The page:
:: Friedrich Nietzsche
Hotline Miami :: Video Game :: Dennaton Games :: 2012 ::
“Do you like hurting other people?”
Hotline Miami is psychotic, blisteringly psychotic, but yet subversive enough to penetrate through the fourth wall and have you questioning why, in fact, is this game so fun? The gameplay mechanics are simple: you come to the front door with a mask on and murder everyone. It varies in complexity, as the game gives you a healthy variety of tools with which you can use to make with the red splatters, and rewards you for utilizing your options with new mask choices—each one granting its specific boon. My favorite was Don Juan, the horse mask, granting me “Lethal Doors.” In I would charge, typically getting gunned down or having my brains bashed in within seconds, and seconds later trying it again, only slightly different. You can get caught in loops where the same enemy kills you over and over and you insist on keeping the same pattern because it has worked so well until that point and you realize… well, maybe I should say I realized, that the whole thing seemed rather psychotic in nature, but why is it so fun?
“Why did you come back here? You’re not a nice person, are you? You make me sick!”
The story lends the whole gameplay element about as much credulity as a handshake from a banker. But that is why it works so well. “Jacket,” our unnamed player-character, is seriously unhinged from the start, living alone and, we learn, following instructions left on his answering machine.
“It’s ‘Dave’ from Miami pest control. We need you. A client at SW 104th Street is having vermin problems. Try to handle it as quick and swift as you can. Someone else will clean up for you after you leave. Make sure not to bother any of the neighbors.”
How curious our method is of “following instructions.” However, Jacket has hallucinations, or maybe flashbacks, of three masked people sitting around him, asking him hostile questions, predicting the future with certainty, and generally being bizarre, which certainly doesn’t explain anything, but it does add a bit of clarity to the situation. You are psychotic. All the neon colors, the pulsing retro techno buzz, the blood, the free handouts at every store you go to, the puking in the alleys. You start to see the people you’ve killed again, grotesque sinkhole foreheads dripping on the carpet. And then you die. Or maybe you don’t. And then, once you’ve beat the game, it almost makes sense that the story is not over, and that you must play as someone you’ve killed. It would be easy to trust this “Biker” over Jacket, but when the final blood is spilled, it puts everything into question. Why did Jacket and Biker keep following the instructions on their machines? Could the whole thing really just be a couple kid’s nihilistic game? Why is this game so fun?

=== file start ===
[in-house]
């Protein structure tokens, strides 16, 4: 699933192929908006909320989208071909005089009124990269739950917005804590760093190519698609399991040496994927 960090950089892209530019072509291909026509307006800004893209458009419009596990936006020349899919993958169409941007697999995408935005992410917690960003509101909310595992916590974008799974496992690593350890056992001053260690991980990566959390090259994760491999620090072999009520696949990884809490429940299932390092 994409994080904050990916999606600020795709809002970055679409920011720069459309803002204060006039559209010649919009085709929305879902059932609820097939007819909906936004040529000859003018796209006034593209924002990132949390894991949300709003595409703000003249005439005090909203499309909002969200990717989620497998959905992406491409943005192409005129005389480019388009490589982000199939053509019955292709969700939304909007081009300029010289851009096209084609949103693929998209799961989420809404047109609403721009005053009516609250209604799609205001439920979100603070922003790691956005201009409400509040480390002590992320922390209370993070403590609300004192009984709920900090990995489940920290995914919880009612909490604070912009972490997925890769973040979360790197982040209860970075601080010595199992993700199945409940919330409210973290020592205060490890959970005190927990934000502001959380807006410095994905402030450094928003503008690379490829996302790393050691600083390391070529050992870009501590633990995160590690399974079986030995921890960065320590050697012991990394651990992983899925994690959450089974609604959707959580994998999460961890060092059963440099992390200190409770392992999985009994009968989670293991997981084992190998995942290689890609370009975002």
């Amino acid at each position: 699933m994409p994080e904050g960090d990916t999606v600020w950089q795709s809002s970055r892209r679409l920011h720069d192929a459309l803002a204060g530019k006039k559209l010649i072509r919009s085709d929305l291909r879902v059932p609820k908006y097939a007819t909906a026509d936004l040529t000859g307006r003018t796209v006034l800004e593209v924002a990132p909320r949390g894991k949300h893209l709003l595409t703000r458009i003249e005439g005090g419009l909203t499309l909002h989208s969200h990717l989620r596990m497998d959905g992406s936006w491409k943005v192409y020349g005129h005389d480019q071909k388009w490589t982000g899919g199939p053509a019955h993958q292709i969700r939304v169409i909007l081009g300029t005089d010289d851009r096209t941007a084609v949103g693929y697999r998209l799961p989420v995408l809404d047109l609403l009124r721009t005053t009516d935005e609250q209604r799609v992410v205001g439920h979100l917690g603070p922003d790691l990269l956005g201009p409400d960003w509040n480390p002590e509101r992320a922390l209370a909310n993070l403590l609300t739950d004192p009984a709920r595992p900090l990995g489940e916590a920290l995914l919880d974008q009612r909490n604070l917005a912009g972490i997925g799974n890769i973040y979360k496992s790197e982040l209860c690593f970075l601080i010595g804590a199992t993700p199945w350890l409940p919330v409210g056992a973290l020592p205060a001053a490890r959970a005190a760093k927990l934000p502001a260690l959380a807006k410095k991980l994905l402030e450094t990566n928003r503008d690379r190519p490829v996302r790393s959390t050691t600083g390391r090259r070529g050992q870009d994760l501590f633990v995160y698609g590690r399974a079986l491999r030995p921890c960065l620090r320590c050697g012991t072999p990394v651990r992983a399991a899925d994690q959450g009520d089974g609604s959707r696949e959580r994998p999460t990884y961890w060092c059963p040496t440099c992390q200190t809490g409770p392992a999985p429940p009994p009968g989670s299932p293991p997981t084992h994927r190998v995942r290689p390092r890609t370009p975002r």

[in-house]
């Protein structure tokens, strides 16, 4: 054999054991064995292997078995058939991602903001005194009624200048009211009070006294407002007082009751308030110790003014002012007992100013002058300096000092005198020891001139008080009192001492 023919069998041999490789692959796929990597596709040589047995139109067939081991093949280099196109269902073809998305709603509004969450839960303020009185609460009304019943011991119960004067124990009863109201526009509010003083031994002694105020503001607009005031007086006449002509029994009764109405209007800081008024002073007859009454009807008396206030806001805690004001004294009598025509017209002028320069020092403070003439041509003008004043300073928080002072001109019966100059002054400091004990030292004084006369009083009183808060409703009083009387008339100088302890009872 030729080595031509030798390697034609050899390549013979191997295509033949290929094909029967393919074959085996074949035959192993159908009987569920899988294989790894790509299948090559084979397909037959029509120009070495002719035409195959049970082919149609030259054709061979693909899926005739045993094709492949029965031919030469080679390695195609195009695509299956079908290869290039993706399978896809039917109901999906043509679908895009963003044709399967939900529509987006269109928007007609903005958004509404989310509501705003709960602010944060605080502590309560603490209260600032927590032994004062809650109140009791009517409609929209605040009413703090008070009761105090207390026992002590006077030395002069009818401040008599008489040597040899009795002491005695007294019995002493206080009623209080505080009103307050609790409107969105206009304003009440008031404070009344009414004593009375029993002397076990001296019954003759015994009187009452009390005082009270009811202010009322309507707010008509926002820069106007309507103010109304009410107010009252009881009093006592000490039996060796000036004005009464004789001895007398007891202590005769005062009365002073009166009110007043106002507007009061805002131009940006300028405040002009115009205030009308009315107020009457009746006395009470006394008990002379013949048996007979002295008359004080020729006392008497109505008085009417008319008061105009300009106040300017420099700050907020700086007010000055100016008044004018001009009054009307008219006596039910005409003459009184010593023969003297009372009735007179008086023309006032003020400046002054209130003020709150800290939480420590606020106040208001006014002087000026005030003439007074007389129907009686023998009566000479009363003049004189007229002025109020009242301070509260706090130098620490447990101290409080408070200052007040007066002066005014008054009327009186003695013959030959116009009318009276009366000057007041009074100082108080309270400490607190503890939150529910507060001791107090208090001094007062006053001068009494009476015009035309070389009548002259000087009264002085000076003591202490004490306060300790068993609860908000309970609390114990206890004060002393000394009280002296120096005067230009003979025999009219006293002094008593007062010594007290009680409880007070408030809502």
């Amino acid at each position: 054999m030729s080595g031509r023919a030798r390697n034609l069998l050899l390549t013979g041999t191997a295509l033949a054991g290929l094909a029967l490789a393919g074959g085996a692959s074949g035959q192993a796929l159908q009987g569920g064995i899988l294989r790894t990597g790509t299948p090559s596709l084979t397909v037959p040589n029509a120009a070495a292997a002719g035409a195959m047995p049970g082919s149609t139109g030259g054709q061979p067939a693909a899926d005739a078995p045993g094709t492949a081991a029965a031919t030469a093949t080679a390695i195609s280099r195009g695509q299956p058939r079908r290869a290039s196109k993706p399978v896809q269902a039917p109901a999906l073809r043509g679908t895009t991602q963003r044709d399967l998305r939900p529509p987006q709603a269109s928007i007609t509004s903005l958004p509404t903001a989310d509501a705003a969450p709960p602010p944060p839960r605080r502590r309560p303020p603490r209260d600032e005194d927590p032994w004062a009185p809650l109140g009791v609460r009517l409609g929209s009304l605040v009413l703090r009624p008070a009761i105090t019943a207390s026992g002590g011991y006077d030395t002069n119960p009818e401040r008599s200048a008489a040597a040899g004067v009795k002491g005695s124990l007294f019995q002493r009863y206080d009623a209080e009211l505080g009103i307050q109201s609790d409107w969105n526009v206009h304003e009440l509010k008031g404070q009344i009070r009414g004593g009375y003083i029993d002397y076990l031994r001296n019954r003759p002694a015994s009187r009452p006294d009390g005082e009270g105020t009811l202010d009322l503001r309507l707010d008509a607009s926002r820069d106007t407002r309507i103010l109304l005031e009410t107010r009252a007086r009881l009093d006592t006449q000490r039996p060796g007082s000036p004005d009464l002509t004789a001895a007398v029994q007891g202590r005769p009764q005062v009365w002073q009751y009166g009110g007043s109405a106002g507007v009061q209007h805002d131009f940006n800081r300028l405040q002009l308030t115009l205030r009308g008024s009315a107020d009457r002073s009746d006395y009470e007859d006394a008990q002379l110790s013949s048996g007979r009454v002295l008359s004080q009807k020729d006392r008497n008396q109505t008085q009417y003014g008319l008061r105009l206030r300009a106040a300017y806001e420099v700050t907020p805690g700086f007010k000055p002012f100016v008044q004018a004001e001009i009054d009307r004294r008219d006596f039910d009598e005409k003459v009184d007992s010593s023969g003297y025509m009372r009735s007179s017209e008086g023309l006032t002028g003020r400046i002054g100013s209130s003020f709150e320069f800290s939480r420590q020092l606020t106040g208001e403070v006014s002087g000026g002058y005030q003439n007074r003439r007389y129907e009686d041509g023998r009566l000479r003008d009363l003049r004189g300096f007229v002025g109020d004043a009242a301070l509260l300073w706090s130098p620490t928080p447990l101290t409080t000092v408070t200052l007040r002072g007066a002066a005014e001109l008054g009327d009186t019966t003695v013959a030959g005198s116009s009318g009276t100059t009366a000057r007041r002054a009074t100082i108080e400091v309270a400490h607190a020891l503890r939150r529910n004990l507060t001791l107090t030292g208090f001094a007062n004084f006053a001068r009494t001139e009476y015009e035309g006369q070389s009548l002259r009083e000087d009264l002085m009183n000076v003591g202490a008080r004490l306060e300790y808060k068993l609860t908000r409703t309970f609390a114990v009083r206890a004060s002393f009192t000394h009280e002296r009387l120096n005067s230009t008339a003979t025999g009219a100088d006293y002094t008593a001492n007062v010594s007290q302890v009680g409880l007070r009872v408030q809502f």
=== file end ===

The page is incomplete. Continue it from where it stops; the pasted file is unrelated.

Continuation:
“A picture is starting to take form here… I wonder if it’s accurate. Some pieces don’t quite seem to fit. Or maybe I just don’t like the way it looks.”
Hotline Miami manages to hook you with the one-more-try mechanic and a promise of an unforgettable fever dream of feral fantasy. Soak in this inspired indie game. Enjoy the brutality, enjoy the style, but most of all—enjoy the music.
:: The Martian Sonnet
Break every link with air and mist,
seal every open vent;
make throat as tight as miser’s fist,
keep life within you pent.
Breath out, breathe in, no more, no more,
for breathing’s for the meek;
and when in deathly space we soar,
be careful not to speak.
If you with grief or joy are rapt,
just signal with a tear;
to soul and heart within you trapped
add speech and atmosphere.
Every man’s an island as in
lifeless space we roam.
Yes, every man’s an island:
island fortress, island home.
El Huervo feat. Shelby Cinca - Daisuke
:: A Monthly Good News Source
Ecover to turn sea plastic into bottles in pioneering recycling scheme
in time we can
remove the great
from the pacific garbage gyre
we’ll remove the garbage
:: Frozen Bubbles Suspended Below Abraham Lake
a sign of what’s coming
I can’t wait for my generation to be listened to. Out with the old thought, our big thinkers are waiting for their moment.